UBS Explains What Happens If The US Is Downgraded Without A Default

Tyler Durden's picture

With increasing chatter that no matter what Congress agrees on, if anything, vis-a-vis the debt ceiling, the preemptive spin has begun, with the first salvo coming out of UBS' George Bory who has released a note "The difference between downgrade and default" which paints a very placid picture of the consequences of the US losing it AAA rating. Coming from a credit strategist, Bory naturally looks at the tightly confined consequences of such an event within the rates space exclusively without any mention of other cross-linked securities. In UBS' view, we would expect i) 10-yr yields rise 20-25bps, ii) a steeper yield curve, especially long end, iii) Treasuries underperform bunds and other highly rated sovereign debt iv) Vol term structure inverts further, v) Corporate spreads tighten, especially at long end, vi) Bank credit quality re-rated lower. Altogether not too bad. The problem is that there are a few trillion in money market related rating triggers which would grind to a halt the repurchase of paper of a sovereign that no longer has the AAA mark, resulting in our opinion in a dramatic crunch in short-term liquidity, and set the stage for a Lehman-like monetary system paralysis. But that is a topic for another day. Since today reality is to be ignored (see "transitory default"), here is why according to UBS America can simply call Moody's and S&P's bluff.

From UBS Daily Corporate Credit Snapshot

“The difference between downgrade & default”

Credit: USA - The difference between downgrade & default. “The budget should be balanced. Public debt should be reduced. The arrogance of officialdom should be tempered and assistance to foreign lands should be curtailed, lest Rome become bankrupt.” – Cicero

An actual default would occur if the US government misses one of its contractually obligated interest or principal payments. We, along with many other market participants, view the risk of an actual default as quite low. Indeed, even Congress recognizes the risk of default and appears to have a fallback strategy to allow the President to raise the debt ceiling to avoid a default in the event a broader deal fails to materialize. However, the sanctity of the US’s triple-A credit rating does not appear to be held in the same regard.

Two months ago, Moody’s fired a warning shot across the bow of the US’s triple-A credit rating when they changed their outlook to “ratings under review for possible downgrade” from “stable.” At the time they cited the looming debt ceiling debate as a possible stumbling block for the country’s rating. Last week Moody’s clarified and strengthened their position while S&P weighed in by placing the ratings on “CreditWatch with negative implications.” S&P went as far as to say there’s at least a one-in-two chance they will downgrade the US into the double-A category within the next 90 days if “Congress and the Administration have not achieved a credible solution to the rising U.S. government debt burden.” S&P quantified an agreement in the realm of “about $4 trillion” which could be “enacted and maintained throughout the decade” as a core achievement which would be key to affirming the AAA long term and A-1+ short term ratings of the U.S.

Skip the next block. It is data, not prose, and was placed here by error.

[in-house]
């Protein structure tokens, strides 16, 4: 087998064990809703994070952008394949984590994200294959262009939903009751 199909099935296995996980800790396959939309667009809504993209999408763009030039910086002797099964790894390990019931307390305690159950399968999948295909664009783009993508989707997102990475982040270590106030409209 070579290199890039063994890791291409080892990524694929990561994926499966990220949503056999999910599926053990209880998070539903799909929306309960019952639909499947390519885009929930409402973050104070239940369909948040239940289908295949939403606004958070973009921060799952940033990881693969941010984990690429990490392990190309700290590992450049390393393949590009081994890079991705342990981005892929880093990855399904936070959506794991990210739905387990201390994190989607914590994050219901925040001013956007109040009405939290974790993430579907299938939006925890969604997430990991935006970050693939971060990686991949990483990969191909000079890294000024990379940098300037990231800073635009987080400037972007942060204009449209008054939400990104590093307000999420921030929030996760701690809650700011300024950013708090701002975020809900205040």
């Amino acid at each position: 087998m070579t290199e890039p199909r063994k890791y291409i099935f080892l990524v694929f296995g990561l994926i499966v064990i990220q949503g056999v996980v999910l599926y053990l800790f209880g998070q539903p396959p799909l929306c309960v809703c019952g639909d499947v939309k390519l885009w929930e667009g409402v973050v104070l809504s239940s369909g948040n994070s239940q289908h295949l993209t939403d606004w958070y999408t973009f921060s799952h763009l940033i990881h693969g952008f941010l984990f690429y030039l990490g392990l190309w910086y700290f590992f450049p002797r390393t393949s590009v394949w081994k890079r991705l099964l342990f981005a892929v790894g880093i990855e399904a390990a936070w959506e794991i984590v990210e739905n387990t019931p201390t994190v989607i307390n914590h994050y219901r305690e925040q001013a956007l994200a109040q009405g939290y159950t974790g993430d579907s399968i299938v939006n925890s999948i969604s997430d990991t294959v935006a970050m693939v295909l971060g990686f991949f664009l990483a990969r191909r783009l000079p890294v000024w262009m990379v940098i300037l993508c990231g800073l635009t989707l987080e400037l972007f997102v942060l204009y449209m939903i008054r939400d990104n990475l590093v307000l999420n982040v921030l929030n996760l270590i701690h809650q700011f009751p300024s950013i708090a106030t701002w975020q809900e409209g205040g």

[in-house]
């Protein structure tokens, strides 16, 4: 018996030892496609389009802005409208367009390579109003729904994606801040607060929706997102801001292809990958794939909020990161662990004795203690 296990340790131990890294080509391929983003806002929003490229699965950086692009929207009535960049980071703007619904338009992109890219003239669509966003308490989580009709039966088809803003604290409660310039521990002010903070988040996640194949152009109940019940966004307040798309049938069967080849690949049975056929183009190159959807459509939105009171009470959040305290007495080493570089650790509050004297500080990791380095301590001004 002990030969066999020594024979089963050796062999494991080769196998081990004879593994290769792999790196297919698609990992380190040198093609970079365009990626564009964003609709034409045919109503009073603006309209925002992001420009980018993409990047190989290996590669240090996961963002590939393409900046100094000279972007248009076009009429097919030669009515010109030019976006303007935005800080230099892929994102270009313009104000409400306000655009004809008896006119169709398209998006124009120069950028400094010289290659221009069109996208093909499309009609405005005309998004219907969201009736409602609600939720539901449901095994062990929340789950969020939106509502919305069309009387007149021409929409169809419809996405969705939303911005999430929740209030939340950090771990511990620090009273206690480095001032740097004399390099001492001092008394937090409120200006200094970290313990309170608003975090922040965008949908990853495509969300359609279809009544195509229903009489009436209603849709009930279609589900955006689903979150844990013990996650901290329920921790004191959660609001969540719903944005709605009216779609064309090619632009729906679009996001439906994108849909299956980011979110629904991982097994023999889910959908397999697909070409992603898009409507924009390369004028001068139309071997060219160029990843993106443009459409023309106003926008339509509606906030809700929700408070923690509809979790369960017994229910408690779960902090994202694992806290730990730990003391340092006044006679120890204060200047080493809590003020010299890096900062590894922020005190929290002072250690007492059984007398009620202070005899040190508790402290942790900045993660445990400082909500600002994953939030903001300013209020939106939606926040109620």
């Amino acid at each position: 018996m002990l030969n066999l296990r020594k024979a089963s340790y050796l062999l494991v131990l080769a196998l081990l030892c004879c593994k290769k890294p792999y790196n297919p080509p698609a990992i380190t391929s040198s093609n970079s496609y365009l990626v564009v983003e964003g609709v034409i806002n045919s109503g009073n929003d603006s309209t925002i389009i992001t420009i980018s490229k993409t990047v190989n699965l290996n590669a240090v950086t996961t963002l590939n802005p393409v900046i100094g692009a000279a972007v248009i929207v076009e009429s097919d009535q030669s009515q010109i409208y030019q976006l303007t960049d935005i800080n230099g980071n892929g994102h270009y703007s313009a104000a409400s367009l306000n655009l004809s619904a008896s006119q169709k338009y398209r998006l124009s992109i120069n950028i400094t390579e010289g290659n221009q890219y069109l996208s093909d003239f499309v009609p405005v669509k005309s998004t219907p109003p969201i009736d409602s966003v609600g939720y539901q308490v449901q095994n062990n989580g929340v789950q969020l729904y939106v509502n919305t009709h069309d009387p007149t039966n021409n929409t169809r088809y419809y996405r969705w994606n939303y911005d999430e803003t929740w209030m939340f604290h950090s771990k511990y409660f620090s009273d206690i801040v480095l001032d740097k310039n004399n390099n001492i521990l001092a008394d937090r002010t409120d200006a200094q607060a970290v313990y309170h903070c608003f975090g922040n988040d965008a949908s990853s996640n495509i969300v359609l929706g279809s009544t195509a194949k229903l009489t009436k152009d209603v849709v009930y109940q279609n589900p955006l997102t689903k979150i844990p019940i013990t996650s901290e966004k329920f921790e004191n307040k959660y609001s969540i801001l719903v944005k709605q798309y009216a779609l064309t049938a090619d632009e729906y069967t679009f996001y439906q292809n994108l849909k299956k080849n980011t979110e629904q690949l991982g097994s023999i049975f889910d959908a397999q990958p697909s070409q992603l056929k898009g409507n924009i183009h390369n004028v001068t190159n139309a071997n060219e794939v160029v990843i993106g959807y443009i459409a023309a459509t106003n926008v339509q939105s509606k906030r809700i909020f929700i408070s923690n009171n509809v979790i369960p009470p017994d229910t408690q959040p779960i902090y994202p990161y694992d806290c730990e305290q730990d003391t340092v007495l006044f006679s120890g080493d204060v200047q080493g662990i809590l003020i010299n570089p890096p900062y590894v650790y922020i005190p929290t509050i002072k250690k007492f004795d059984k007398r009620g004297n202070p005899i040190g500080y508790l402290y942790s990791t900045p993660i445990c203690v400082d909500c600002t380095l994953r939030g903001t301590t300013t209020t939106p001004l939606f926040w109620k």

1) A long-term, credible deal which puts the US’s debt/deficit ratios onto a downward sloping trajectory; and

2) A change to the debt limit legislation mechanism. Threats of periodic payment interruptions are not a characteristic of an Aaa/AAA credit.

Based on recent comments out of Washington it doesn't appear as though either of those conditions are going to be met, thus raising the probability of a rating downgrade.

Do ratings matter? They do for some and not for others. S&P suggested they “may lower the long-term rating and affirm the short-term rating if they conclude that future adjustments to the debt ceiling are likely to be the subject of political maneuvering to the extent that questions persist about Congress's and the Administration’s willingness and ability to timely honor the U.S.'s scheduled debt obligations.” S&P's solution of downgrading the US’s long-term rating while affirming its short-term rating may provide some relief to investors constrained by rating guidelines.

If the US were avoid default, but have its long-term rating cut to ‘double-A’ while its short-term rating is affirmed at A-1+, then the impact on the fixed income market would be material but not catastrophic. We estimate that US Treasury 10-year yields may rise by as much as 20-25bp while the shape of the interest rate curve would likely steepen, particularly towards the long end of the curve. US Treasuries would also likely underperform the government debt of other highly rated countries, namely German Bunds. The term structure of volatility would likely invert further as the value of short expiries rises compared to long expiries, reflecting these near-term uncertainties. Corporate credit spreads may tighten as the perceived credit-worthiness of corporate America is viewed as improving while the government deteriorates. This is particularly true at the long end of bond curves where marginal changes in credit worthiness are felt most acutely. Finally, Financials, specifically Banks, are likely to suffer a re-rating by credit markets as a bank’s credit quality is rarely viewed better than its home country.


In short, and in quoting Julian of Norwich, "...All shall be well, and all shall be well, and all manner of thing shall be well" a saying, allegedly straight from god, which has become the motto of a crumbling centrally planned world.